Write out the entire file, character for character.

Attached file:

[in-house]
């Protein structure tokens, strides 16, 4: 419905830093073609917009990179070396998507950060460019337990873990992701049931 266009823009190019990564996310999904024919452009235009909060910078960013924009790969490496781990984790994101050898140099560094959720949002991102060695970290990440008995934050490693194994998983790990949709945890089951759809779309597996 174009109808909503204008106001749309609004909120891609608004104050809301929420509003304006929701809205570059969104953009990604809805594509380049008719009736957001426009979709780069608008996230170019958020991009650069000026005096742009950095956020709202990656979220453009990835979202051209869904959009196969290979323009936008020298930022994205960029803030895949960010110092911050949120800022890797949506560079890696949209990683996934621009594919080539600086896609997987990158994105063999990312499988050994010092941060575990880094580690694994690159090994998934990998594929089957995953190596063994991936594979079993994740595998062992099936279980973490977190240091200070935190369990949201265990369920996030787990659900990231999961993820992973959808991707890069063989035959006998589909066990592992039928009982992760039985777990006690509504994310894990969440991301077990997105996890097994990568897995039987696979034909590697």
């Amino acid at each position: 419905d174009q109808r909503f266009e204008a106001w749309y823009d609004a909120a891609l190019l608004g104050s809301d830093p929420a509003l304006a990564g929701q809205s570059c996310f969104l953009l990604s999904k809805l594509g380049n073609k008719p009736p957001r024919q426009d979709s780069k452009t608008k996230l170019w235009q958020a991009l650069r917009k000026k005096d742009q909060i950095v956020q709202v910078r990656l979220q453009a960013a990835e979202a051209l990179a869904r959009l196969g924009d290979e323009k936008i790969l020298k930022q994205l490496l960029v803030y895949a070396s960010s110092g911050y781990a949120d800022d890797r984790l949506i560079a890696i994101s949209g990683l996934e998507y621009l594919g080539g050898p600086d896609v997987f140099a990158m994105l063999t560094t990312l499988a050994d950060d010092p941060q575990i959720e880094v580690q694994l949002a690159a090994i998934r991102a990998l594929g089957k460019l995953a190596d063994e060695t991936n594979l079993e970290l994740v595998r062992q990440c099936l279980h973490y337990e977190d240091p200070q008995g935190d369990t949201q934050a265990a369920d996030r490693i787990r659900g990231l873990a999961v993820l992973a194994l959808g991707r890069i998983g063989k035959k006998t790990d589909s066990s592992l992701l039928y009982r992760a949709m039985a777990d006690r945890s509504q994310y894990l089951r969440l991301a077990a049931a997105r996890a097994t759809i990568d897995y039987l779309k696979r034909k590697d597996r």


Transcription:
[in-house]
């Protein structure tokens, strides 16, 4: 419905830093073609917009990179070396998507950060460019337990873990992701049931 266009823009190019990564996310999904024919452009235009909060910078960013924009790969490496781990984790994101050898140099560094959720949002991102060695970290990440008995934050490693194994998983790990949709945890089951759809779309597996 174009109808909503204008106001749309609004909120891609608004104050809301929420509003304006929701809205570059969104953009990604809805594509380049008719009736957001426009979709780069608008996230170019958020991009650069000026005096742009950095956020709202990656979220453009990835979202051209869904959009196969290979323009936008020298930022994205960029803030895949960010110092911050949120800022890797949506560079890696949209990683996934621009594919080539600086896609997987990158994105063999990312499988050994010092941060575990880094580690694994690159090994998934990998594929089957995953190596063994991936594979079993994740595998062992099936279980973490977190240091200070935190369990949201265990369920996030787990659900990231999961993820992973959808991707890069063989035959006998589909066990592992039928009982992760039985777990006690509504994310894990969440991301077990997105996890097994990568897995039987696979034909590697």
């Amino acid at each position: 419905d174009q109808r909503f266009e204008a106001w749309y823009d609004a909120a891609l190019l608004g104050s809301d830093p929420a509003l304006a990564g929701q809205s570059c996310f969104l953009l990604s999904k809805l594509g380049n073609k008719p009736p957001r024919q426009d979709s780069k452009t608008k996230l170019w235009q958020a991009l650069r917009k000026k005096d742009q909060i950095v956020q709202v910078r990656l979220q453009a960013a990835e979202a051209l990179a869904r959009l196969g924009d290979e323009k936008i790969l020298k930022q994205l490496l960029v803030y895949a070396s960010s110092g911050y781990a949120d800022d890797r984790l949506i560079a890696i994101s949209g990683l996934e998507y621009l594919g080539g050898p600086d896609v997987f140099a990158m994105l063999t560094t990312l499988a050994d950060d010092p941060q575990i959720e880094v580690q694994l949002a690159a090994i998934r991102a990998l594929g089957k460019l995953a190596d063994e060695t991936n594979l079993e970290l994740v595998r062992q990440c099936l279980h973490y337990e977190d240091p200070q008995g935190d369990t949201q934050a265990a369920d996030r490693i787990r659900g990231l873990a999961v993820l992973a194994l959808g991707r890069i998983g063989k035959k006998t790990d589909s066990s592992l992701l039928y009982r992760a949709m039985a777990d006690r945890s509504q994310y894990l089951r969440l991301a077990a049931a997105r996890a097994t759809i990568d897995y039987l779309k696979r034909k590697d597996r």